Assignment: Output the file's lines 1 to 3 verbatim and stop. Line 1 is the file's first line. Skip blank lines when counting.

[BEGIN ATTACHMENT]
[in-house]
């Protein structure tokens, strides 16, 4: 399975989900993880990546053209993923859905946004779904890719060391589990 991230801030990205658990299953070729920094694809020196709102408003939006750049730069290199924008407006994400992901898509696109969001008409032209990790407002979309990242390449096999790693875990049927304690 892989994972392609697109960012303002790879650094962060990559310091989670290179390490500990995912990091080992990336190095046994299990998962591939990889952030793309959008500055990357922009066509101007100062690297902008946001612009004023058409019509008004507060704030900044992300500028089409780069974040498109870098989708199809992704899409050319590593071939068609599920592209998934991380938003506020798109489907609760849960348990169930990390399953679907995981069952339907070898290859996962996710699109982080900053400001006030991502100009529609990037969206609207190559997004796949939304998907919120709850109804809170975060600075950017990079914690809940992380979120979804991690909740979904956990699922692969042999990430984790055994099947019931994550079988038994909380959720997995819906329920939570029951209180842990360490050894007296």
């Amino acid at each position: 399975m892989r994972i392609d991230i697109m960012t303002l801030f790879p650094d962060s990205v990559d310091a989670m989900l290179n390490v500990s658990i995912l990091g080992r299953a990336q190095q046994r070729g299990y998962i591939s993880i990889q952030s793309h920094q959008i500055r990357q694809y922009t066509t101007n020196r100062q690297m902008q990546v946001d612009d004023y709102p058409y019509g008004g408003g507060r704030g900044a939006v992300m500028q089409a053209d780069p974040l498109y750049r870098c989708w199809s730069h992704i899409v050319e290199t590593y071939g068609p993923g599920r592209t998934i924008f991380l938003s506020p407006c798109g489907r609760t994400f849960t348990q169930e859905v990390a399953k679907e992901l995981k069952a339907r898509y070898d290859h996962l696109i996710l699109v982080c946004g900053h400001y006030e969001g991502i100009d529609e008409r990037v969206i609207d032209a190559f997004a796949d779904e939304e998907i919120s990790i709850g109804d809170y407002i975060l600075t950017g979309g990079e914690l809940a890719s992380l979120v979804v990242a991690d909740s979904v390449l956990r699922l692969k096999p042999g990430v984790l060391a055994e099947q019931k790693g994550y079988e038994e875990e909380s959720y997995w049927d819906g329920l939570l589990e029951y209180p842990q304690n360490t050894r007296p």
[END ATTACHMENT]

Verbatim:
[in-house]
């Protein structure tokens, strides 16, 4: 399975989900993880990546053209993923859905946004779904890719060391589990 991230801030990205658990299953070729920094694809020196709102408003939006750049730069290199924008407006994400992901898509696109969001008409032209990790407002979309990242390449096999790693875990049927304690 892989994972392609697109960012303002790879650094962060990559310091989670290179390490500990995912990091080992990336190095046994299990998962591939990889952030793309959008500055990357922009066509101007100062690297902008946001612009004023058409019509008004507060704030900044992300500028089409780069974040498109870098989708199809992704899409050319590593071939068609599920592209998934991380938003506020798109489907609760849960348990169930990390399953679907995981069952339907070898290859996962996710699109982080900053400001006030991502100009529609990037969206609207190559997004796949939304998907919120709850109804809170975060600075950017990079914690809940992380979120979804991690909740979904956990699922692969042999990430984790055994099947019931994550079988038994909380959720997995819906329920939570029951209180842990360490050894007296």
């Amino acid at each position: 399975m892989r994972i392609d991230i697109m960012t303002l801030f790879p650094d962060s990205v990559d310091a989670m989900l290179n390490v500990s658990i995912l990091g080992r299953a990336q190095q046994r070729g299990y998962i591939s993880i990889q952030s793309h920094q959008i500055r990357q694809y922009t066509t101007n020196r100062q690297m902008q990546v946001d612009d004023y709102p058409y019509g008004g408003g507060r704030g900044a939006v992300m500028q089409a053209d780069p974040l498109y750049r870098c989708w199809s730069h992704i899409v050319e290199t590593y071939g068609p993923g599920r592209t998934i924008f991380l938003s506020p407006c798109g489907r609760t994400f849960t348990q169930e859905v990390a399953k679907e992901l995981k069952a339907r898509y070898d290859h996962l696109i996710l699109v982080c946004g900053h400001y006030e969001g991502i100009d529609e008409r990037v969206i609207d032209a190559f997004a796949d779904e939304e998907i919120s990790i709850g109804d809170y407002i975060l600075t950017g979309g990079e914690l809940a890719s992380l979120v979804v990242a991690d909740s979904v390449l956990r699922l692969k096999p042999g990430v984790l060391a055994e099947q019931k790693g994550y079988e038994e875990e909380s959720y997995w049927d819906g329920l939570l589990e029951y209180p842990q304690n360490t050894r007296p």